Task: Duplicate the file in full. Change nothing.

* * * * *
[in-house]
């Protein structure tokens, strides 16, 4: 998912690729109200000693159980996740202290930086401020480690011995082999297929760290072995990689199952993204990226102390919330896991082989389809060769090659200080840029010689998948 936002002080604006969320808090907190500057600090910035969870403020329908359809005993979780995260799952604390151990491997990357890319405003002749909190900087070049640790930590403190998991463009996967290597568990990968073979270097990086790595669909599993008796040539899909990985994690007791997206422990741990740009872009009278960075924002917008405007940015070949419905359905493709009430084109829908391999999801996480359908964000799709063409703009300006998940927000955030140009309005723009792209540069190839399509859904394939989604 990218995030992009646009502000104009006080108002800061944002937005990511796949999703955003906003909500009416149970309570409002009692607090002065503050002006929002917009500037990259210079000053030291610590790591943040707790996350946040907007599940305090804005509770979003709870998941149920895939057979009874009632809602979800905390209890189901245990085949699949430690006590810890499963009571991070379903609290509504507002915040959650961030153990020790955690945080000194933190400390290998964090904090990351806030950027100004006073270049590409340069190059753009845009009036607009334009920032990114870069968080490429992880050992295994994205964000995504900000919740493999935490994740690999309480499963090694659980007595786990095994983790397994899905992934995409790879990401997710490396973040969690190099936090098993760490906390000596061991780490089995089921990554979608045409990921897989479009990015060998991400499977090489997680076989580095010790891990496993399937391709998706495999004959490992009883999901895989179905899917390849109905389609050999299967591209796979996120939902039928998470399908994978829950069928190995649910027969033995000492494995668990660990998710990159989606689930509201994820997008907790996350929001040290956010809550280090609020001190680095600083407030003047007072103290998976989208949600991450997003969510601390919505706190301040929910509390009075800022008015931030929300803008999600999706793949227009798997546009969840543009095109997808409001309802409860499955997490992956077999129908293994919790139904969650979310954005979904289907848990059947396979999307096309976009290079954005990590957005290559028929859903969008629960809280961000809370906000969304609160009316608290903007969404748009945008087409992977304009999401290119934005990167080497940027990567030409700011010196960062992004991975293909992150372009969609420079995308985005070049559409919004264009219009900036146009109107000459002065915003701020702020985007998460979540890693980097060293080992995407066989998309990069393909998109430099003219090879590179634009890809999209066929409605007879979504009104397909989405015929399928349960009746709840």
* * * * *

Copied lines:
[in-house]
């Protein structure tokens, strides 16, 4: 998912690729109200000693159980996740202290930086401020480690011995082999297929760290072995990689199952993204990226102390919330896991082989389809060769090659200080840029010689998948 936002002080604006969320808090907190500057600090910035969870403020329908359809005993979780995260799952604390151990491997990357890319405003002749909190900087070049640790930590403190998991463009996967290597568990990968073979270097990086790595669909599993008796040539899909990985994690007791997206422990741990740009872009009278960075924002917008405007940015070949419905359905493709009430084109829908391999999801996480359908964000799709063409703009300006998940927000955030140009309005723009792209540069190839399509859904394939989604 990218995030992009646009502000104009006080108002800061944002937005990511796949999703955003906003909500009416149970309570409002009692607090002065503050002006929002917009500037990259210079000053030291610590790591943040707790996350946040907007599940305090804005509770979003709870998941149920895939057979009874009632809602979800905390209890189901245990085949699949430690006590810890499963009571991070379903609290509504507002915040959650961030153990020790955690945080000194933190400390290998964090904090990351806030950027100004006073270049590409340069190059753009845009009036607009334009920032990114870069968080490429992880050992295994994205964000995504900000919740493999935490994740690999309480499963090694659980007595786990095994983790397994899905992934995409790879990401997710490396973040969690190099936090098993760490906390000596061991780490089995089921990554979608045409990921897989479009990015060998991400499977090489997680076989580095010790891990496993399937391709998706495999004959490992009883999901895989179905899917390849109905389609050999299967591209796979996120939902039928998470399908994978829950069928190995649910027969033995000492494995668990660990998710990159989606689930509201994820997008907790996350929001040290956010809550280090609020001190680095600083407030003047007072103290998976989208949600991450997003969510601390919505706190301040929910509390009075800022008015931030929300803008999600999706793949227009798997546009969840543009095109997808409001309802409860499955997490992956077999129908293994919790139904969650979310954005979904289907848990059947396979999307096309976009290079954005990590957005290559028929859903969008629960809280961000809370906000969304609160009316608290903007969404748009945008087409992977304009999401290119934005990167080497940027990567030409700011010196960062992004991975293909992150372009969609420079995308985005070049559409919004264009219009900036146009109107000459002065915003701020702020985007998460979540890693980097060293080992995407066989998309990069393909998109430099003219090879590179634009890809999209066929409605007879979504009104397909989405015929399928349960009746709840």